The Next Three Days (2010)

There are two reasons to release a new movie against the unstoppable juggernaut that is Harry Potter: you've got a great movie and you're hoping to capitalize on counter-programming and grab the miniscule Potter Resistance audience, or, you've got a movie that's not especially good or marketable, and you're hoping to let it sink into obscurity without attracting too much attention. In the case of The Next Three Days, a jailbreak thriller starring Russell Crowe and directed by Paul Haggis (Crash), it is the latter. Sorry dudes, but I watched your movie.

The Next Three Days (based on the French film Pour Elle) takes about 15 minutes to establish the plot. John and Lara Brennan (Crowe and Elizabeth Banks) are a Pittsburgh couple with a young son. John teaches literature (Don Quixote, to be exact) at a community college; Lara is diabetic, and has an unspecified job, but importantly, she has a furious argument with her boss. The next day, she's arrested for murdering said boss, by bludgeoning her in a parking lot with a fire extinguisher. Slam, bam, three years go by, she's in jail, and all her appeals are exhausted. Did she do it? The evidence is against her: fingerprints, blood stains on her raincoat, the argument, motive and opportunity. John has faith in his wife; she grows despondent in the hoosegow. Thus begins John's transformation from shlubby, tweed-wearing professor to jailbreak mastermind. When Lara is scheduled to be transferred to the penitentiary in three days, John's planning goes into overdrive.

The remainder of the movie is essentially a very detailed guide to how to break your wife out of jail in three days. The internet is a big help: you can apparently watch all kinds of detailed instructional videos about criminal activity on YouTube. John also interviews Damon Pennington (Liam Neeson, in and out of the movie in about ten minutes), an escaped con-turned-author who offers helpful advice about the tricks of the trade, and planning one's escape. Damon cautions John that Pittsburgh, with all those bridges and tunnels, is particularly challenging. If the movie had been set in Tuscon, it would have been a lot shorter. John works out a plan in meticulous detail, with the movie crew tagging along. I'm not saying that The Next Three Days is boring. It's moderately interesting, as a purely procedural movie, but it's also implausible, and since I don't anticipate needing to know how to break someone out of jail, the implausibility factors looms larger. Could a mild-mannered professor break his wife out of the Allegheny County Jail, escape Pittsburgh, and flee the country? Sure, I suppose. Go from a guy who needs to be shown where the bullets go in a gun (has he never watched a movie?) to a guy who can confront street thugs and meth dealers? Errr, I guess so. Can he do it without turning into Russell Crowe, Gladiator? I'm not feeling it.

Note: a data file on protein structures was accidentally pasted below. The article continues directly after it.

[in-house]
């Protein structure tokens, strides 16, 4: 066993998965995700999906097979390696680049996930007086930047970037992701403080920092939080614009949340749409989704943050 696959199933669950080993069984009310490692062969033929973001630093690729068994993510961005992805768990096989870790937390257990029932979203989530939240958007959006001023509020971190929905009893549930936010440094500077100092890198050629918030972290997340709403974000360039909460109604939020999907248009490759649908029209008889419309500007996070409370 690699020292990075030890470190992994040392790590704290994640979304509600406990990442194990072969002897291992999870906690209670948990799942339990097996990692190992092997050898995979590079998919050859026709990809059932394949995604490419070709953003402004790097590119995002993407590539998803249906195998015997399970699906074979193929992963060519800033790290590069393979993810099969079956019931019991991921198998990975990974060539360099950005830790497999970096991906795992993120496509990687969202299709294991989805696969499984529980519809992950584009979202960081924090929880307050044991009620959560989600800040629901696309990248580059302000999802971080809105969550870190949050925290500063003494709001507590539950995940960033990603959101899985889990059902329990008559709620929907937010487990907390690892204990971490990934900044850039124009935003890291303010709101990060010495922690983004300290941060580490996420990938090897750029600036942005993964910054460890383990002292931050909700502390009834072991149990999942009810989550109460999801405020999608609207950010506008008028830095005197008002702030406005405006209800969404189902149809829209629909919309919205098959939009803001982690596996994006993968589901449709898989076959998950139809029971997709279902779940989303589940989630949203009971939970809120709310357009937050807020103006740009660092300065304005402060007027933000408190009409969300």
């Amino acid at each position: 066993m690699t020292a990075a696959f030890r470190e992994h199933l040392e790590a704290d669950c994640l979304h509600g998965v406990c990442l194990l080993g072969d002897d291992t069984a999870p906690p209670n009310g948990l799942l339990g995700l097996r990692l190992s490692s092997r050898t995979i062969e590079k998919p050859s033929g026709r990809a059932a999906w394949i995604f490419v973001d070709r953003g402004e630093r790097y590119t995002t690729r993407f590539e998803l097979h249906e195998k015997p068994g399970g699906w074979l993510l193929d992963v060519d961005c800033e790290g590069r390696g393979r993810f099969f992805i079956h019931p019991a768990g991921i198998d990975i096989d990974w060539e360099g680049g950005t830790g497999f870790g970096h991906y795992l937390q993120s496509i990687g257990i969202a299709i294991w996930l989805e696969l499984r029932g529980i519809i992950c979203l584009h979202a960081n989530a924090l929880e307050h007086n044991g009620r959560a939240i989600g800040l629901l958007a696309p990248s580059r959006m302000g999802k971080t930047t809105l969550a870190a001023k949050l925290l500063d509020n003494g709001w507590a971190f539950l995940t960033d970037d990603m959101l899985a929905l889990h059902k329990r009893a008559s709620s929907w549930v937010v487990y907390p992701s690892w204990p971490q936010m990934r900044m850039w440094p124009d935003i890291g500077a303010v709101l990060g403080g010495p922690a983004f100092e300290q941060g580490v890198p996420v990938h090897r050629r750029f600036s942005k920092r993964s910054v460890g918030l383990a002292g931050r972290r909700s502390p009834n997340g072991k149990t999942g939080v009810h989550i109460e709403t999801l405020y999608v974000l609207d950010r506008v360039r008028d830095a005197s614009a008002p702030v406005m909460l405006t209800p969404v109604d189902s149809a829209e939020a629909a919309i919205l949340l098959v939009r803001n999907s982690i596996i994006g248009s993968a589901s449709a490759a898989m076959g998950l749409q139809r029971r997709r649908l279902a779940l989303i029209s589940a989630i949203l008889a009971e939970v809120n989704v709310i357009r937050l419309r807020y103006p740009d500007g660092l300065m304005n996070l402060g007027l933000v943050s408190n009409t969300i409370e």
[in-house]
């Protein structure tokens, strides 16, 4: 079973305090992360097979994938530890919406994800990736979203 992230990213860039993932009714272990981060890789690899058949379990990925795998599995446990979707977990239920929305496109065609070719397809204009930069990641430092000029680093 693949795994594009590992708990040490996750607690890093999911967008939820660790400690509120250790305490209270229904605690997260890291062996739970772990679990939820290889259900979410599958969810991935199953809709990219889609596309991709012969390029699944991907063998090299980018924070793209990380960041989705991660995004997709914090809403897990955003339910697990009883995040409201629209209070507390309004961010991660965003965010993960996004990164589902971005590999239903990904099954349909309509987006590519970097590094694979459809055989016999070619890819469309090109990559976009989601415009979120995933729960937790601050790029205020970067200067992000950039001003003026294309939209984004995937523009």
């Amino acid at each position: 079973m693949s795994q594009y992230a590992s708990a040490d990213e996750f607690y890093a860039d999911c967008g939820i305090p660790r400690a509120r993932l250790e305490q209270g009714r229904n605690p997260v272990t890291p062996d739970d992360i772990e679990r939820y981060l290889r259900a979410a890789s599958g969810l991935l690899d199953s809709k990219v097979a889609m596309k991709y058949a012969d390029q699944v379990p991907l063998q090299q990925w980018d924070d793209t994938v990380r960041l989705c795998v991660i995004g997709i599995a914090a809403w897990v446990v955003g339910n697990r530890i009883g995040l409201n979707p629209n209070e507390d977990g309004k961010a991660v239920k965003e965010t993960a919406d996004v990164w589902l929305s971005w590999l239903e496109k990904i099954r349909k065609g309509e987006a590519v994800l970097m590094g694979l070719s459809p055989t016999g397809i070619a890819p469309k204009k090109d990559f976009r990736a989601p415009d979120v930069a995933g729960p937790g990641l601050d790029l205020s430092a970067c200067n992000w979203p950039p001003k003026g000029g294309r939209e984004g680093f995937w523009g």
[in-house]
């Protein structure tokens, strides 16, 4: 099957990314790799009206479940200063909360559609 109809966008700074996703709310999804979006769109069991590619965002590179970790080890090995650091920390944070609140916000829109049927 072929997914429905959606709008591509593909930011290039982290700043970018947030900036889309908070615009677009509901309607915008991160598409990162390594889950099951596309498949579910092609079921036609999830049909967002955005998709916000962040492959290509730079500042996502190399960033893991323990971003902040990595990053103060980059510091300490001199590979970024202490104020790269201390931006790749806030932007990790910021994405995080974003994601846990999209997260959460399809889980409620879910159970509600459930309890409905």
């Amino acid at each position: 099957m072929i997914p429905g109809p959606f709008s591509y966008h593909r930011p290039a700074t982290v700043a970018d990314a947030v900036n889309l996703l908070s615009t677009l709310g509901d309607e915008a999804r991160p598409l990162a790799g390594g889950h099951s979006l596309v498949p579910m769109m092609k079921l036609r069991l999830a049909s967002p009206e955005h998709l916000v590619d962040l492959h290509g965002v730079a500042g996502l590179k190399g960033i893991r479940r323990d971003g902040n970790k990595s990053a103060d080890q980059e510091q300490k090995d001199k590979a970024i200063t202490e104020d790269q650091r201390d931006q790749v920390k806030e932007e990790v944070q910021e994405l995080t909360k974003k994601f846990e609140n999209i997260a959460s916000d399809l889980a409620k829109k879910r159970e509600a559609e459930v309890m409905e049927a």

And there's the problem with The Next Three Days. It has a modicum of momentum, but no drama. It could be about the physical and psychological transformation of an average Joe into a desperate action hero, but the movie is so caught up in the mechanical details of John's activity that there's no room for anything else. As for Lara, she's practically a nonentity. It's not hard to believe that she's terribly unhappy in jail, but the movie tries, in the eighth inning, to play coy about the matter of her guilt or innocence, without providing the emotional or psychological substance needed to support either certainty or doubt. Everything depends on John's faith in his wife's innocence, but since John is himself an underdeveloped character, that's not a whole lot to go on. Banks and Crowe are both able actors who could create the substrate of character needed to give The Next Three Days some weight and believability, but they're never given the chance. What is it about John's personality that would make him capable of becoming a desperate outlaw? (Can't just be a too careful reading of *Don Quixote*, and the literary parallels there are both obvious and strained.) What is it about Lara that makes it either possible or impossible that she committed a cold-blooded murder?